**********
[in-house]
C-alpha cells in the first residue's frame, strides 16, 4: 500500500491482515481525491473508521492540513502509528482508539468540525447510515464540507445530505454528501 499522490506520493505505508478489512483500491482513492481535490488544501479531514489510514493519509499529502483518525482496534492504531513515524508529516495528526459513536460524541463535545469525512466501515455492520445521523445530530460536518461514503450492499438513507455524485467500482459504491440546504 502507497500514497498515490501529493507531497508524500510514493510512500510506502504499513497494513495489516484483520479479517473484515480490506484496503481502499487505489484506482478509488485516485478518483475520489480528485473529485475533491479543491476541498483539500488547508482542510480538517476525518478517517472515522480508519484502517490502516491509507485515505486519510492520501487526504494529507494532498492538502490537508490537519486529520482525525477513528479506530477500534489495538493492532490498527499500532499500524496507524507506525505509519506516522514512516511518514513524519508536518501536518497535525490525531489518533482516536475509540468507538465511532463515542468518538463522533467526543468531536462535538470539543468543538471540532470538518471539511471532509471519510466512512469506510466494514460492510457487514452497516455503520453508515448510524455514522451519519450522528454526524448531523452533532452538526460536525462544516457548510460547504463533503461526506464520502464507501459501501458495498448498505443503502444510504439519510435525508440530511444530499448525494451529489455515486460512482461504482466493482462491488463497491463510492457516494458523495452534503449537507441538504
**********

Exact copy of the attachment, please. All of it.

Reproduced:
[in-house]
C-alpha cells in the first residue's frame, strides 16, 4: 500500500491482515481525491473508521492540513502509528482508539468540525447510515464540507445530505454528501 499522490506520493505505508478489512483500491482513492481535490488544501479531514489510514493519509499529502483518525482496534492504531513515524508529516495528526459513536460524541463535545469525512466501515455492520445521523445530530460536518461514503450492499438513507455524485467500482459504491440546504 502507497500514497498515490501529493507531497508524500510514493510512500510506502504499513497494513495489516484483520479479517473484515480490506484496503481502499487505489484506482478509488485516485478518483475520489480528485473529485475533491479543491476541498483539500488547508482542510480538517476525518478517517472515522480508519484502517490502516491509507485515505486519510492520501487526504494529507494532498492538502490537508490537519486529520482525525477513528479506530477500534489495538493492532490498527499500532499500524496507524507506525505509519506516522514512516511518514513524519508536518501536518497535525490525531489518533482516536475509540468507538465511532463515542468518538463522533467526543468531536462535538470539543468543538471540532470538518471539511471532509471519510466512512469506510466494514460492510457487514452497516455503520453508515448510524455514522451519519450522528454526524448531523452533532452538526460536525462544516457548510460547504463533503461526506464520502464507501459501501458495498448498505443503502444510504439519510435525508440530511444530499448525494451529489455515486460512482461504482466493482462491488463497491463510492457516494458523495452534503449537507441538504